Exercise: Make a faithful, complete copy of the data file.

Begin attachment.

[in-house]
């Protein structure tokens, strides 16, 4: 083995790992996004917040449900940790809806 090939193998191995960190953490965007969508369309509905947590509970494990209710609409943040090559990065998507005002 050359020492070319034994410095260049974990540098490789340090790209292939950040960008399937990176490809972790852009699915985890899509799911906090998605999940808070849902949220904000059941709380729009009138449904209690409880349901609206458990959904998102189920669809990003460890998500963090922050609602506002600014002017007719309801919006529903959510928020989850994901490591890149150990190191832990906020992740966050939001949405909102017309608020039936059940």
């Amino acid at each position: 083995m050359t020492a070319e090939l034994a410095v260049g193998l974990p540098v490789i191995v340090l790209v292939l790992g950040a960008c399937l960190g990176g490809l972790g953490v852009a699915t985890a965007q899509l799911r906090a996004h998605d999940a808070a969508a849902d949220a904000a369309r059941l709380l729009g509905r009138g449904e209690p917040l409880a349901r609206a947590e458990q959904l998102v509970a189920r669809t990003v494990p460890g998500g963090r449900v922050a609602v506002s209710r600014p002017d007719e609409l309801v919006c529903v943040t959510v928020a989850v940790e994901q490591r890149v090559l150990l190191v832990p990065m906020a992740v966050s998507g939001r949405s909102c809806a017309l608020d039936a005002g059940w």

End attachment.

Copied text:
[in-house]
């Protein structure tokens, strides 16, 4: 083995790992996004917040449900940790809806 090939193998191995960190953490965007969508369309509905947590509970494990209710609409943040090559990065998507005002 050359020492070319034994410095260049974990540098490789340090790209292939950040960008399937990176490809972790852009699915985890899509799911906090998605999940808070849902949220904000059941709380729009009138449904209690409880349901609206458990959904998102189920669809990003460890998500963090922050609602506002600014002017007719309801919006529903959510928020989850994901490591890149150990190191832990906020992740966050939001949405909102017309608020039936059940």
């Amino acid at each position: 083995m050359t020492a070319e090939l034994a410095v260049g193998l974990p540098v490789i191995v340090l790209v292939l790992g950040a960008c399937l960190g990176g490809l972790g953490v852009a699915t985890a965007q899509l799911r906090a996004h998605d999940a808070a969508a849902d949220a904000a369309r059941l709380l729009g509905r009138g449904e209690p917040l409880a349901r609206a947590e458990q959904l998102v509970a189920r669809t990003v494990p460890g998500g963090r449900v922050a609602v506002s209710r600014p002017d007719e609409l309801v919006c529903v943040t959510v928020a989850v940790e994901q490591r890149v090559l150990l190191v832990p990065m906020a992740v966050s998507g939001r949405s909102c809806a017309l608020d039936a005002g059940w």